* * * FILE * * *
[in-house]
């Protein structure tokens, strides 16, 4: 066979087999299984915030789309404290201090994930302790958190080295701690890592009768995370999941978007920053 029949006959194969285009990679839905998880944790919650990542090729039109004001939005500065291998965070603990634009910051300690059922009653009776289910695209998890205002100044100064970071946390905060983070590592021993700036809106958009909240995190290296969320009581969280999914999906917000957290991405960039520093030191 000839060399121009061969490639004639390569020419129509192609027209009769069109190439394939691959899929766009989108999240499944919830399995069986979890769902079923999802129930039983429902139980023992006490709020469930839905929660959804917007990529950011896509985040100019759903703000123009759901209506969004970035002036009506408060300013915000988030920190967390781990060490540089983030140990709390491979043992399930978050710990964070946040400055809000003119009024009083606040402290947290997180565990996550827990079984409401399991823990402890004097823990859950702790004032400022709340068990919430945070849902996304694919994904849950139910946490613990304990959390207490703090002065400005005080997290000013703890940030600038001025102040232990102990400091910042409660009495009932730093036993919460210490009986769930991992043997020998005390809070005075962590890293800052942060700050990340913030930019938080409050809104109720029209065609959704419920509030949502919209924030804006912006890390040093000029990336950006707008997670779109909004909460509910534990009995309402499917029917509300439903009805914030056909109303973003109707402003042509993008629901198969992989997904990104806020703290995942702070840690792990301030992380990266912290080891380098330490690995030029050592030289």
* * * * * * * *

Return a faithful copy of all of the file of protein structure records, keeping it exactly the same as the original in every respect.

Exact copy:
[in-house]
């Protein structure tokens, strides 16, 4: 066979087999299984915030789309404290201090994930302790958190080295701690890592009768995370999941978007920053 029949006959194969285009990679839905998880944790919650990542090729039109004001939005500065291998965070603990634009910051300690059922009653009776289910695209998890205002100044100064970071946390905060983070590592021993700036809106958009909240995190290296969320009581969280999914999906917000957290991405960039520093030191 000839060399121009061969490639004639390569020419129509192609027209009769069109190439394939691959899929766009989108999240499944919830399995069986979890769902079923999802129930039983429902139980023992006490709020469930839905929660959804917007990529950011896509985040100019759903703000123009759901209506969004970035002036009506408060300013915000988030920190967390781990060490540089983030140990709390491979043992399930978050710990964070946040400055809000003119009024009083606040402290947290997180565990996550827990079984409401399991823990402890004097823990859950702790004032400022709340068990919430945070849902996304694919994904849950139910946490613990304990959390207490703090002065400005005080997290000013703890940030600038001025102040232990102990400091910042409660009495009932730093036993919460210490009986769930991992043997020998005390809070005075962590890293800052942060700050990340913030930019938080409050809104109720029209065609959704419920509030949502919209924030804006912006890390040093000029990336950006707008997670779109909004909460509910534990009995309402499917029917509300439903009805914030056909109303973003109707402003042509993008629901198969992989997904990104806020703290995942702070840690792990301030992380990266912290080891380098330490690995030029050592030289």